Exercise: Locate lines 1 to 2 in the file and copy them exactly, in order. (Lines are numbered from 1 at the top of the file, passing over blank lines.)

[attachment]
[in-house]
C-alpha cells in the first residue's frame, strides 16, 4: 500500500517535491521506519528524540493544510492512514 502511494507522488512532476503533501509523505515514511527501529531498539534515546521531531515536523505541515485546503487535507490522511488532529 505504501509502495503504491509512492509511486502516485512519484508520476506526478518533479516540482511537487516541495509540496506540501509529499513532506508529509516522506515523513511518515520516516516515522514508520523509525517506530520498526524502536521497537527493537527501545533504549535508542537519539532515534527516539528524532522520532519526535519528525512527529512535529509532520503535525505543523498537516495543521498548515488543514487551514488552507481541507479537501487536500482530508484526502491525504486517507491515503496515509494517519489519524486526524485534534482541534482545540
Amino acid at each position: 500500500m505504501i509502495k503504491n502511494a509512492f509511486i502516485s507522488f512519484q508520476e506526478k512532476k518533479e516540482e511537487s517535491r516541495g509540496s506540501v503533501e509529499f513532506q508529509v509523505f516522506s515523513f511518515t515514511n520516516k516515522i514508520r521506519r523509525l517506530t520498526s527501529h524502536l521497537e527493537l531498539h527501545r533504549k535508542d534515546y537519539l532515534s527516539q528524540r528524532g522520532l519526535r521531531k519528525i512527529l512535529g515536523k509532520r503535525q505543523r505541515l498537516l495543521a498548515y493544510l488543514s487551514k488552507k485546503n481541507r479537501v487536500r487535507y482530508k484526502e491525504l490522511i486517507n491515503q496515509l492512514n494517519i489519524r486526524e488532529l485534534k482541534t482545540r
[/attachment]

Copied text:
[in-house]
C-alpha cells in the first residue's frame, strides 16, 4: 500500500517535491521506519528524540493544510492512514 502511494507522488512532476503533501509523505515514511527501529531498539534515546521531531515536523505541515485546503487535507490522511488532529 505504501509502495503504491509512492509511486502516485512519484508520476506526478518533479516540482511537487516541495509540496506540501509529499513532506508529509516522506515523513511518515520516516516515522514508520523509525517506530520498526524502536521497537527493537527501545533504549535508542537519539532515534527516539528524532522520532519526535519528525512527529512535529509532520503535525505543523498537516495543521498548515488543514487551514488552507481541507479537501487536500482530508484526502491525504486517507491515503496515509494517519489519524486526524485534534482541534482545540